In the kitchen with: Mark Ebbels


Potato, black garlic, dashi wakame kohlrabi (Photo: Tim Grey)
Potato, black garlic, dashi wakame kohlrabi (Photo: Tim Grey)

Despite his success abroad, Mark Ebbels’ fond childhood memories of cooking hearty, country-style meals with his family at their Yarra Valley vegetable farm have summoned him home. MiNDFOOD caught up with the Aussie chef to talk food philosophy and sustainable cooking.

Following stints at some of the world’s most notable restaurants – including Michelin Starred Baccanalia and The Fat Duck – Mark Ebbels has recently been appointed Head Chef at the internationally renowned winery, TarraWarra Estate.

Where did your passion for cooking come from?

Growing up on a vegetable farm in a small town I was always surrounded by good food and ingredients. I can recall fond memories at home cooking hearty, country-style meals with my mum and grandmother, allowing the season to dictate our dinner. As a teenager, I then thought it would be interesting to see what a professional kitchen was like.

What is your food philosophy?

I guess as you reach a certain age, that’s when you start to question what you’re doing with your life, and for me, it was about three to four years ago. I realised that I needed to positively contribute to the community and started evaluating both my personal and career choices. During this time, my eyes were opened to the benefits of a plant-based diet, following lots of reading with my partner, Jo. We decided to commit to a plant-based diet, but had concerns that my vocation would make this lifestyle change challenging. I figured to switch careers would be a waste of the skills I had learned and do really enjoy cooking, so I wanted to work on how I could execute both.

At home, it started with changing what we ate and the goods we bought, closely followed by the methods we used to purchase them and whom from. Now the repercussions of what we buy and how we live is an everyday consideration, and something we exercise naturally. My food philosophy involves cooking mindfully, while not compromising on taste, finesse and quality.

How has working at some of the world’s most notable restaurants shaped the type of chef you are today?

The finesse and intelligence that high calibre restaurants develop to achieve what they need to is invaluable to a chef and is something that’s difficult to cultivate on your own. Working abroad, I’ve been exposed to different styles of food that have helped clarify what is important to me in regards to what goes on the plate.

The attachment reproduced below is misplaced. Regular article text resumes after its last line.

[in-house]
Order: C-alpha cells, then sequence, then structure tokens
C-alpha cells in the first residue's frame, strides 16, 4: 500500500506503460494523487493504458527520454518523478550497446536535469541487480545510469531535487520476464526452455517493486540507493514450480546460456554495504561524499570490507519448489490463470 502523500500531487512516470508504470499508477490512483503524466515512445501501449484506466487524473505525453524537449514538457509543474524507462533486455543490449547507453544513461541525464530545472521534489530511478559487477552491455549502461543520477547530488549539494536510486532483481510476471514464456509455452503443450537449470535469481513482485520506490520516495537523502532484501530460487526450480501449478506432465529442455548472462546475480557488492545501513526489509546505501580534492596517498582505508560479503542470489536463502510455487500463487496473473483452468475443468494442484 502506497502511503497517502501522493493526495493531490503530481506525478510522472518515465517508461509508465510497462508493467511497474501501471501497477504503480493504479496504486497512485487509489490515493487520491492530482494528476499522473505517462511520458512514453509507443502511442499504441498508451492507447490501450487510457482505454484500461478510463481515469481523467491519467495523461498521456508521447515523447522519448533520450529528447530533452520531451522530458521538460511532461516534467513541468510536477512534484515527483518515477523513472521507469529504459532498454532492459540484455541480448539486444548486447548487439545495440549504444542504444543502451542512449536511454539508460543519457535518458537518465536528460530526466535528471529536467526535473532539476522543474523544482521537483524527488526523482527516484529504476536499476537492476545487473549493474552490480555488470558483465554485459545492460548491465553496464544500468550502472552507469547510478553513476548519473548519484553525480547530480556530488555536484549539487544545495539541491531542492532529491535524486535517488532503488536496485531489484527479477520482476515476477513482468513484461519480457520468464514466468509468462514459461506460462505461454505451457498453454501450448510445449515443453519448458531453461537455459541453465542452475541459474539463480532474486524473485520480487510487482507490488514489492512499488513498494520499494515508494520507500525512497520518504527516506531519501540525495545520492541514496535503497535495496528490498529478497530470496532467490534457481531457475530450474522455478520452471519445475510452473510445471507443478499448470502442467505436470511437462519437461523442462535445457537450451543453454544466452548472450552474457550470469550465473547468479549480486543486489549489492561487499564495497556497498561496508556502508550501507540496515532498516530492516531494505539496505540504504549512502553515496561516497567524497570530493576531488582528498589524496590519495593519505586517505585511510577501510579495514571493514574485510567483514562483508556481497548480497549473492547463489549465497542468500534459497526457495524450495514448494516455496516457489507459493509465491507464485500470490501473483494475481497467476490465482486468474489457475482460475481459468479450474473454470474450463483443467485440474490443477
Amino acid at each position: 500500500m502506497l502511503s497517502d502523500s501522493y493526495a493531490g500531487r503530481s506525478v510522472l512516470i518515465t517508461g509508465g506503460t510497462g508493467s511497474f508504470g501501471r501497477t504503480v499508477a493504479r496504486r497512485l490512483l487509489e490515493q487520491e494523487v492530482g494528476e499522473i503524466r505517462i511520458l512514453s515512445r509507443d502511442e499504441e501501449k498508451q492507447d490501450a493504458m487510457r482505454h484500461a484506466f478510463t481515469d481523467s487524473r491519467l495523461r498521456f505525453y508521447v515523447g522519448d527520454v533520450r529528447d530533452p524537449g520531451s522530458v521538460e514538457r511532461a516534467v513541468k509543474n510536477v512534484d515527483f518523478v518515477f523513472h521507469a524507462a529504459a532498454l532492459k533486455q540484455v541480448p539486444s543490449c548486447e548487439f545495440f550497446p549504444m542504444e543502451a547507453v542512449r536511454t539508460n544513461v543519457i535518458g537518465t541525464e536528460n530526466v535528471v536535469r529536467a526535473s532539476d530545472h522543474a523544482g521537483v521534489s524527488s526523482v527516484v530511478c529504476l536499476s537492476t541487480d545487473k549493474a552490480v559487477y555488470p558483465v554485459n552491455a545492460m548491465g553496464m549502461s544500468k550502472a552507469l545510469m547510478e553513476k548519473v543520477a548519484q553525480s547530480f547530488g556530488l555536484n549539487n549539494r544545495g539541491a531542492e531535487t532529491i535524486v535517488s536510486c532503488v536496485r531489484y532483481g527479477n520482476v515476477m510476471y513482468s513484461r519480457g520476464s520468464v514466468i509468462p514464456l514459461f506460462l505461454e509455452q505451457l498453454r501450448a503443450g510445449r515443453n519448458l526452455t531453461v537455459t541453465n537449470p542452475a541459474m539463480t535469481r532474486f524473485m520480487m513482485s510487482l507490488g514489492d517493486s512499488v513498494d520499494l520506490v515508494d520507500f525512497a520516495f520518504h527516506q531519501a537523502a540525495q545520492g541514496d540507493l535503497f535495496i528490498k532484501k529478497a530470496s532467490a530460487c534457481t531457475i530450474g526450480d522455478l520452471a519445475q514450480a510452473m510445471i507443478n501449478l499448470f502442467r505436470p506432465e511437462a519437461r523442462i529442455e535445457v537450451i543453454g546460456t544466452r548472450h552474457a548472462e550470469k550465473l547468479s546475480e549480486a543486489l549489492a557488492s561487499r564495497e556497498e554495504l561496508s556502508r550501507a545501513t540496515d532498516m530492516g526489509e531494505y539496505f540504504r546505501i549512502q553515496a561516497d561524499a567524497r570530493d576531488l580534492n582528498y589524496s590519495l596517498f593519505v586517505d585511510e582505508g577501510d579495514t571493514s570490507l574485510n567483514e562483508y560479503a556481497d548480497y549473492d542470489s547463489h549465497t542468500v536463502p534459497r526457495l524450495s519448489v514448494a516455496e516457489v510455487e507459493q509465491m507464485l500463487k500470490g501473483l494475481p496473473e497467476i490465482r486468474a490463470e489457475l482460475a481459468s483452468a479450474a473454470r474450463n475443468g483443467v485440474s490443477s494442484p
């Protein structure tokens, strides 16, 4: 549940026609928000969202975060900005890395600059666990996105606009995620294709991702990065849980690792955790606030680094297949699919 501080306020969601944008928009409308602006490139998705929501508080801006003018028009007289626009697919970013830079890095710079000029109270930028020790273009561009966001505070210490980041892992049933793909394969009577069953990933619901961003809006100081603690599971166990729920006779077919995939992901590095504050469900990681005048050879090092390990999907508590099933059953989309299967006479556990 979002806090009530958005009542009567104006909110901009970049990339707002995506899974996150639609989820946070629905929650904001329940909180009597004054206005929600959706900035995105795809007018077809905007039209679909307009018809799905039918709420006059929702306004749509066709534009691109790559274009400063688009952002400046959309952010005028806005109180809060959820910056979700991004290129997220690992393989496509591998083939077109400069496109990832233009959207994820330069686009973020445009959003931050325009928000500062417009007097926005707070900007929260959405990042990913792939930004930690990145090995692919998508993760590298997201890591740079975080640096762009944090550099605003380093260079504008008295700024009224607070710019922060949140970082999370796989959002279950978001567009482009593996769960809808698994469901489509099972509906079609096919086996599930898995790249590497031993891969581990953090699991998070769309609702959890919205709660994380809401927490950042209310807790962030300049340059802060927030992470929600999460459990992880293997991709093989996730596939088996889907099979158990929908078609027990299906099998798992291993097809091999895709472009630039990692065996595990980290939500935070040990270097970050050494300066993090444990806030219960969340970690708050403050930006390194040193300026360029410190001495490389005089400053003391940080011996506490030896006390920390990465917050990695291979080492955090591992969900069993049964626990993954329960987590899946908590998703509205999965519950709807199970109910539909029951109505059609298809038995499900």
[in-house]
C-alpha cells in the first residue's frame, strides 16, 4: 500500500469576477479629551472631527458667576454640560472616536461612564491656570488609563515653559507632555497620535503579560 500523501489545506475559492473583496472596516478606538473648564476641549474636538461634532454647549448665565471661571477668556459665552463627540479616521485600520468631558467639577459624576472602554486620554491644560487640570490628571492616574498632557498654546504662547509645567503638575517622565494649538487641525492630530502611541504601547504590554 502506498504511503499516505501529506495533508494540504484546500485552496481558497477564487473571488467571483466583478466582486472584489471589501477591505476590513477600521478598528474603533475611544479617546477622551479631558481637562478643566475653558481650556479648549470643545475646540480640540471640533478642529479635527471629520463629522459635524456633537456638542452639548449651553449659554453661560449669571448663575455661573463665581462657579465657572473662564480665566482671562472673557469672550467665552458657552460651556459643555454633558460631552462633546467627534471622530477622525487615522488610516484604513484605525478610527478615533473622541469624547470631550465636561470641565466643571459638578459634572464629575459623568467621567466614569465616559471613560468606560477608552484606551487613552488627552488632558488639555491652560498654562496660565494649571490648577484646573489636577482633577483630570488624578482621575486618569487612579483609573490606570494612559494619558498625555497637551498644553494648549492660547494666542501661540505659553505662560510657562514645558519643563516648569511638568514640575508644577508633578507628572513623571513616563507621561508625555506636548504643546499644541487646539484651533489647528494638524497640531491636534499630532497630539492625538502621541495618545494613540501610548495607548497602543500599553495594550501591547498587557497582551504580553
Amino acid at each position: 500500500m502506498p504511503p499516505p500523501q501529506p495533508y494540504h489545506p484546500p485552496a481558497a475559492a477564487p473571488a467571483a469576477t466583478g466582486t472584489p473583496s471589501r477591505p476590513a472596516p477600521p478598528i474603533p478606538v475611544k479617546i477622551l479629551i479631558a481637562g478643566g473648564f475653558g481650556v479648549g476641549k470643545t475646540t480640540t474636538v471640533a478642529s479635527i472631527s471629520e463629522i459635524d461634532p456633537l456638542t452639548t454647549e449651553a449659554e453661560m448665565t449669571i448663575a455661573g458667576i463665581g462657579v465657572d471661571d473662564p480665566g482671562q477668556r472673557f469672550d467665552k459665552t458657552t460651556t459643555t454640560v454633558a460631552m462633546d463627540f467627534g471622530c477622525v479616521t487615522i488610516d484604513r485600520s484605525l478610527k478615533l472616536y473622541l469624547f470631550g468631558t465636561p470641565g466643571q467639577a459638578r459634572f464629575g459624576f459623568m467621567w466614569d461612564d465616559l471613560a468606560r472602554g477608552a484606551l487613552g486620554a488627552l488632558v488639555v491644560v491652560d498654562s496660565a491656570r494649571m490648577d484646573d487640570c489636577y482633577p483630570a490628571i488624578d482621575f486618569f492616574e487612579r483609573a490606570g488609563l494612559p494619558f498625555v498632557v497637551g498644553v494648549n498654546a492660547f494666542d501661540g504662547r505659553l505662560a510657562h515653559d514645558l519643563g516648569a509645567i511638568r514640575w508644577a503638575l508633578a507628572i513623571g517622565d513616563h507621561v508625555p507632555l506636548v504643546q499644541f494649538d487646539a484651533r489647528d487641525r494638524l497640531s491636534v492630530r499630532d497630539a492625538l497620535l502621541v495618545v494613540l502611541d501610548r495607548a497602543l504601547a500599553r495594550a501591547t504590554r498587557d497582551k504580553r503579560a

Explain your plastic-free cooking vision?

It’s pretty simple I guess – leave the place better than when you found it. I would like to be able to cook in a way that doesn’t negatively affect the environment, however, sometimes there is not a really clear delineation between what does and doesn’t have a negative impact, along with what is or isn’t sustainable. In my view, if I’m making a concerted effort with the information at hand, then that’s a good start.

My choices in the kitchen are a reflection of my home life. While the road to reducing waste is long, at TarraWarra Estate we’re making meaningful changes to ensure we’re headed in the right direction, including composting food scraps and recycling glass and aluminium. Single-use plastic is the biggest issue and we’re still in the process of using up the sous vide bags and takeaway containers for storage that were in the kitchen when I started.

We are replacing sous vide bags with poaching in flavourful mediums such as stocks and oils using the immersion circulators, and cooking in marinates and controlled humidity using combi ovens. This enables us to keep accurate control of the cooking without using bags. I believe, if chefs are supplied with an avenue to cook and store food that produces just as good a quality product without the baggage, it is easy to get them on-board.

What brought you back to the Yarra Valley after years overseas?

After having been overseas for six years, my partner Jo and I were ready to move home. We wanted to start a family closer to family and friends and in an environment where we could grow our own food and build our own home.

What’s your vision for the TarraWarra Estate restaurant and its food going forward?

Continuing TarraWarra Estate’s commitment to championing seasonal and local produce, I’m looking forward to letting the quarter acre on-site garden inspire an ever-changing menu. Plant-based ingredients will shine and I’m passionate about encouraging the kitchen to operate as sustainably as possible. My plastic-free cooking vision and values align with TarraWarra’s desire to reduce its waste and environmental impact, without compromising on taste and presentation.

Potato, black garlic, dashi wakame and kohlrabi (Photo: Tim Grey)



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